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90s Slang You Should Know


[hen-ree] /ˈhɛn ri/
Joseph, 1797–1878, U.S. physicist.
O. pen name of William Sydney Porter.
Patrick, 1736–99, American patriot, orator, and statesman.
Cape, a cape in SE Virginia at the mouth of the Chesapeake Bay.
Fort. Fort Henry.
a male given name: from Germanic words meaning “home” and “kingdom.”. Unabridged
Based on the Random House Dictionary, © Random House, Inc. 2017.
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Examples from the Web for joseph henry
Historical Examples
  • joseph henry was the first to construct electro-magnets in a useful form.

  • Among the physicists of the country, joseph henry takes a high place.

    American Men of Mind Burton E. Stevenson
  • In the same year he started his stimulating friendship with joseph henry Green, philosopher and surgeon.

    Coleridge Samuel Levy Bensusan
  • joseph henry, who had encouraged Bell in Washington, picked it up.

    Historic Inventions Rupert S. Holland
  • It was our own joseph henry who, in 1842, discovered the electric wave—the "induction" upon which wireless telegraphy depends.

    American Men of Mind Burton E. Stevenson
  • An American by the name of joseph henry discovered the remedy for this condition.

    Physics Willis Eugene Tower
  • Prof. joseph henry's important discoveries were also well known.

    Famous Men of Science Sarah K. Bolton
  • Sir joseph henry Gilbert's outlook on plants was entirely different from that of any of the foregoing.

  • May found them near Cape joseph henry, not far from the spot where he had before brought succour to my party.

    The Great Frozen Sea Albert Hastings Markham
  • The floes off Cape joseph henry, although actually smaller than most of those we have crossed, were far more heavy.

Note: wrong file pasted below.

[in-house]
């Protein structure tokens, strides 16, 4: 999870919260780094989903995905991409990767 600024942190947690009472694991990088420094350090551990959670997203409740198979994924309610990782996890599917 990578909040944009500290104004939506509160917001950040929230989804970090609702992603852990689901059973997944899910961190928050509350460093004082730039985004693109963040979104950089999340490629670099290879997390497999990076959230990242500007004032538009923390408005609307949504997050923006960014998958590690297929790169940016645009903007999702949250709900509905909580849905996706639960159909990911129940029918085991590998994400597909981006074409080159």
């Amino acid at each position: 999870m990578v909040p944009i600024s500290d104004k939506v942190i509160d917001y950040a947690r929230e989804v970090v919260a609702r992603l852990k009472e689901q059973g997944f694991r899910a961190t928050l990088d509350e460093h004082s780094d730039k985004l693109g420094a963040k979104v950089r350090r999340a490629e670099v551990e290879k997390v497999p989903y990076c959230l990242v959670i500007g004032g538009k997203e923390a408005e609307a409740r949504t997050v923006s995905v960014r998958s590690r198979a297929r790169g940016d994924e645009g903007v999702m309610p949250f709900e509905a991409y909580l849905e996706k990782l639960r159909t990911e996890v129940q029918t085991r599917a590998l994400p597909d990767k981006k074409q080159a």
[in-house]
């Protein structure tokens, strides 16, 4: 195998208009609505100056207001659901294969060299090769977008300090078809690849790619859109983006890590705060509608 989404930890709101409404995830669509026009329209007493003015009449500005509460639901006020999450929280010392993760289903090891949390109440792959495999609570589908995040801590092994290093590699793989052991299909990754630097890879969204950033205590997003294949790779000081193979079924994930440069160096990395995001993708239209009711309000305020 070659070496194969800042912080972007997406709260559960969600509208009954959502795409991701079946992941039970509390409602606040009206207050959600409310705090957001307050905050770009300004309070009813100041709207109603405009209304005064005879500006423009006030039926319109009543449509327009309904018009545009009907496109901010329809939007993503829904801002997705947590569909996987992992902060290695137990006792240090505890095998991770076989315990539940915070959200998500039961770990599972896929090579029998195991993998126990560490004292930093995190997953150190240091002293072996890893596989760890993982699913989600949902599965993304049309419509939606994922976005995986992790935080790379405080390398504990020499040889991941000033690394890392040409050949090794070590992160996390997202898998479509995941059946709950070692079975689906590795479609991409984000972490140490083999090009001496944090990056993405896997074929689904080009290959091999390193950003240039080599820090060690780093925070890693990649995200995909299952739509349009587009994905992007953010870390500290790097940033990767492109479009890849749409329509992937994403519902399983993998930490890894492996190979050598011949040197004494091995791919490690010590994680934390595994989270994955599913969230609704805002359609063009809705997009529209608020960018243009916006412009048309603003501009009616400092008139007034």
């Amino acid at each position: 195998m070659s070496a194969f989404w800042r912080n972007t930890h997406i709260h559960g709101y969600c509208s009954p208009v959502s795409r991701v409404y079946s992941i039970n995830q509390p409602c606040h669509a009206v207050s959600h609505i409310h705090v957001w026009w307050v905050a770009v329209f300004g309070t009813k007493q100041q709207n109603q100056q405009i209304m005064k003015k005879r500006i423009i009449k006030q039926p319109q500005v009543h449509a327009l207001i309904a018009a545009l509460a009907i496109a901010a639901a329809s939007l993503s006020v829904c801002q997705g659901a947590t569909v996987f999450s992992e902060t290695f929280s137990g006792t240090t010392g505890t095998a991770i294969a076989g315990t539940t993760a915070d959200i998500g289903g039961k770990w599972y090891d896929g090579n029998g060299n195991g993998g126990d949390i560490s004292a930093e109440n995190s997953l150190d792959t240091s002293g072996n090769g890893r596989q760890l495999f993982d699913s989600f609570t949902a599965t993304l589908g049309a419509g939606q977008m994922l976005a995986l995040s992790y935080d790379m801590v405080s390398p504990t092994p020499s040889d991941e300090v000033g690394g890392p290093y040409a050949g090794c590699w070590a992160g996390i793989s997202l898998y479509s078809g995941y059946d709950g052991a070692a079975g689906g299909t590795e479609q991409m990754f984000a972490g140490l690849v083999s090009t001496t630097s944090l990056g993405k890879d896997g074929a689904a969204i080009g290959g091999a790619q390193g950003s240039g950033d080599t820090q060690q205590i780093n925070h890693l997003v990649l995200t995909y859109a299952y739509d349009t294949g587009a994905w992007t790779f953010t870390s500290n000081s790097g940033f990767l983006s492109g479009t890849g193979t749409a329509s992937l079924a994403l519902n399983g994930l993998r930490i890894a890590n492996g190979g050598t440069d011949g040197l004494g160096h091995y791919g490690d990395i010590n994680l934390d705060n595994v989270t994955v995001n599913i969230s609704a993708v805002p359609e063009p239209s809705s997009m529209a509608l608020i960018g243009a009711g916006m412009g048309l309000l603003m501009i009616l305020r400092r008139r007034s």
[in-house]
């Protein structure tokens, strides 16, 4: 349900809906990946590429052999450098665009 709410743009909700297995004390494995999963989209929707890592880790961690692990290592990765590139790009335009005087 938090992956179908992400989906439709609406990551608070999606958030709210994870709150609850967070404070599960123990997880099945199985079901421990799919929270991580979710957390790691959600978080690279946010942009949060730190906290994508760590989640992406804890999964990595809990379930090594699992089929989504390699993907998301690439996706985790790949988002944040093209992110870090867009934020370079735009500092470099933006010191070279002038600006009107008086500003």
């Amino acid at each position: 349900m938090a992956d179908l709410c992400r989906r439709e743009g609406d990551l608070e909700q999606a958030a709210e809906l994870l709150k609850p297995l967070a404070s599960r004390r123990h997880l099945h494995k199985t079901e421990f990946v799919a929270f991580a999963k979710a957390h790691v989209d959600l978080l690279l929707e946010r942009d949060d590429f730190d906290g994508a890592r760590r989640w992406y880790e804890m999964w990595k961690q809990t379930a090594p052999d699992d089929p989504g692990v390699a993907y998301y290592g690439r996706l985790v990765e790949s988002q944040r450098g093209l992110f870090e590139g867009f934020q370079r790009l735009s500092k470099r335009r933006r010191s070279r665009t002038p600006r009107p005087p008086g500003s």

The Great Frozen Sea Albert Hastings Markham
British Dictionary definitions for joseph henry


noun (pl) -ry, -ries, -rys
the derived SI unit of electric inductance; the inductance of a closed circuit in which an emf of 1 volt is produced when the current varies uniformly at the rate of 1 ampere per second H
Word Origin
C19: named after Joseph Henry (1797–1878), US physicist


Joseph. 1797–1878, US physicist. He discovered the principle of electromagnetic induction independently of Faraday and constructed the first electromagnetic motor (1829). He also discovered self-induction and the oscillatory nature of electric discharges (1842)
Patrick. 1736–99, American statesman and orator, a leading opponent of British rule during the War of American Independence
Prince, known as Harry. born 1984, second son of Charles, Prince of Wales, and Diana, Princess of Wales
Collins English Dictionary - Complete & Unabridged 2012 Digital Edition
© William Collins Sons & Co. Ltd. 1979, 1986 © HarperCollins
Publishers 1998, 2000, 2003, 2005, 2006, 2007, 2009, 2012
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Word Origin and History for joseph henry


masc. proper name, from French Henri, from Late Latin Henricus, from German Heinrich, from Old High German Heimerich, literally "the ruler of the house," from heim "home" + rihhi "ruler." One of the most popular Norman names after the Conquest.

Online Etymology Dictionary, © 2010 Douglas Harper
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joseph henry in Medicine

henry hen·ry (hěn'rē)
n. pl. hen·rys or hen·ries (-rēz)
Abbr. H
The unit of inductance in which an induced electromotive force of one volt is produced when the current is varied at the rate of one ampere per second.

The American Heritage® Stedman's Medical Dictionary
Copyright © 2002, 2001, 1995 by Houghton Mifflin Company. Published by Houghton Mifflin Company.
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joseph henry in Science
Henry, Joseph 1797-1878.  
American physicist who studied electromagnetic phenomena. He discovered electrical induction independently of Michael Faraday, and constructed a small electromagnetic motor in 1829. He also developed a system of weather forecasting based on meteorological observations. The henry unit of inductance is named for him.
A SI derived unit of electrical inductance, especially of transformers and inductance coils. A current changing at the rate of one ampere per second in a circuit with an inductance of one henry induces an electromotive force of one volt.
The American Heritage® Science Dictionary
Copyright © 2002. Published by Houghton Mifflin. All rights reserved.
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